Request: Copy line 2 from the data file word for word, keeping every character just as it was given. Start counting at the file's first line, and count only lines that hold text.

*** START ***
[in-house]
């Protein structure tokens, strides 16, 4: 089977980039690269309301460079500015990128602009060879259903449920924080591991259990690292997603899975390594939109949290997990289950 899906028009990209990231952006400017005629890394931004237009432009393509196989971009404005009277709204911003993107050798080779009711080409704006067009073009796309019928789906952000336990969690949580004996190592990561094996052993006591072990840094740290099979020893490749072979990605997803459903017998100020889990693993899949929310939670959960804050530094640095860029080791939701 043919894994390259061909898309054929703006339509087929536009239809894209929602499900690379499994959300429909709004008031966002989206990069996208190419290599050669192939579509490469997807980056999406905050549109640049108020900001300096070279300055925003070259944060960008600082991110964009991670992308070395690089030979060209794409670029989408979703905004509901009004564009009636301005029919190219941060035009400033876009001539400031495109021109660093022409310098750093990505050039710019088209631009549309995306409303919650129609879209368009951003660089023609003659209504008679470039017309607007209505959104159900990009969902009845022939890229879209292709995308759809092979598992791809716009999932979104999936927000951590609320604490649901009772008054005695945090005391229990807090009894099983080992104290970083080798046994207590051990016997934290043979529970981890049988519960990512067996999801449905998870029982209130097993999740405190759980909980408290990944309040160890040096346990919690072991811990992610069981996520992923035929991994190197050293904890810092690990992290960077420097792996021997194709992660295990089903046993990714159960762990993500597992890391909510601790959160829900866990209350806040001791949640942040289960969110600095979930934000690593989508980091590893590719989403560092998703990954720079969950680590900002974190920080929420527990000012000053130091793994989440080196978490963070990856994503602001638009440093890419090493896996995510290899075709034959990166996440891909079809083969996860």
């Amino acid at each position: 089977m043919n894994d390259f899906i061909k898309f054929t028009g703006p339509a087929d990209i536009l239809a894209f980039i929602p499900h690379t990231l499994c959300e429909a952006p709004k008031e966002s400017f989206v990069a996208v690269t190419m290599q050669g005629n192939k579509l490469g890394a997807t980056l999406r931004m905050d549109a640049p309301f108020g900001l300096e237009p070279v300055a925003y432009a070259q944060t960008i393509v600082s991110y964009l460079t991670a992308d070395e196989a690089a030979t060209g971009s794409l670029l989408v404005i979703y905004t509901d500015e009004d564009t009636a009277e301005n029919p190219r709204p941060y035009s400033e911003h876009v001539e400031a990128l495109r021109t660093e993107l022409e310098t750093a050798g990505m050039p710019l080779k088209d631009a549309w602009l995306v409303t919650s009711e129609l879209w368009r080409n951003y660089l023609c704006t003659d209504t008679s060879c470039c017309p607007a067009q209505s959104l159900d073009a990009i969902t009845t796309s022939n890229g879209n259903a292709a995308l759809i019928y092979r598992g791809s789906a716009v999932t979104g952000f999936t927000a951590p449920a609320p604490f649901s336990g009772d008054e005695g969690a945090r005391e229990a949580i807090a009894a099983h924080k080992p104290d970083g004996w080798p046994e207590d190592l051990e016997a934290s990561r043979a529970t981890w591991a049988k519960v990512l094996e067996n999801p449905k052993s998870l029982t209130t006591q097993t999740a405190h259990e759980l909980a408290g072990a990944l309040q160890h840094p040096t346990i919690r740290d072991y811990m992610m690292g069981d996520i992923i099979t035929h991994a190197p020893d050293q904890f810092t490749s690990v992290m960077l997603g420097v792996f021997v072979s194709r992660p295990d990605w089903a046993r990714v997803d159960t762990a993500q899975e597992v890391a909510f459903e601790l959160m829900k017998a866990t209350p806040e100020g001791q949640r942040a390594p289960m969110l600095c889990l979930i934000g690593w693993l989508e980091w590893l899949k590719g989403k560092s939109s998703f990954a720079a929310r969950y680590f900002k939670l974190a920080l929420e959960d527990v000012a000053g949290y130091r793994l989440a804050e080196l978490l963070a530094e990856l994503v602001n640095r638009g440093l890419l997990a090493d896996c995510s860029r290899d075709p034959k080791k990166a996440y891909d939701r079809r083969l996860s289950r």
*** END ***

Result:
């Protein structure tokens, strides 16, 4: 089977980039690269309301460079500015990128602009060879259903449920924080591991259990690292997603899975390594939109949290997990289950 899906028009990209990231952006400017005629890394931004237009432009393509196989971009404005009277709204911003993107050798080779009711080409704006067009073009796309019928789906952000336990969690949580004996190592990561094996052993006591072990840094740290099979020893490749072979990605997803459903017998100020889990693993899949929310939670959960804050530094640095860029080791939701 043919894994390259061909898309054929703006339509087929536009239809894209929602499900690379499994959300429909709004008031966002989206990069996208190419290599050669192939579509490469997807980056999406905050549109640049108020900001300096070279300055925003070259944060960008600082991110964009991670992308070395690089030979060209794409670029989408979703905004509901009004564009009636301005029919190219941060035009400033876009001539400031495109021109660093022409310098750093990505050039710019088209631009549309995306409303919650129609879209368009951003660089023609003659209504008679470039017309607007209505959104159900990009969902009845022939890229879209292709995308759809092979598992791809716009999932979104999936927000951590609320604490649901009772008054005695945090005391229990807090009894099983080992104290970083080798046994207590051990016997934290043979529970981890049988519960990512067996999801449905998870029982209130097993999740405190759980909980408290990944309040160890040096346990919690072991811990992610069981996520992923035929991994190197050293904890810092690990992290960077420097792996021997194709992660295990089903046993990714159960762990993500597992890391909510601790959160829900866990209350806040001791949640942040289960969110600095979930934000690593989508980091590893590719989403560092998703990954720079969950680590900002974190920080929420527990000012000053130091793994989440080196978490963070990856994503602001638009440093890419090493896996995510290899075709034959990166996440891909079809083969996860």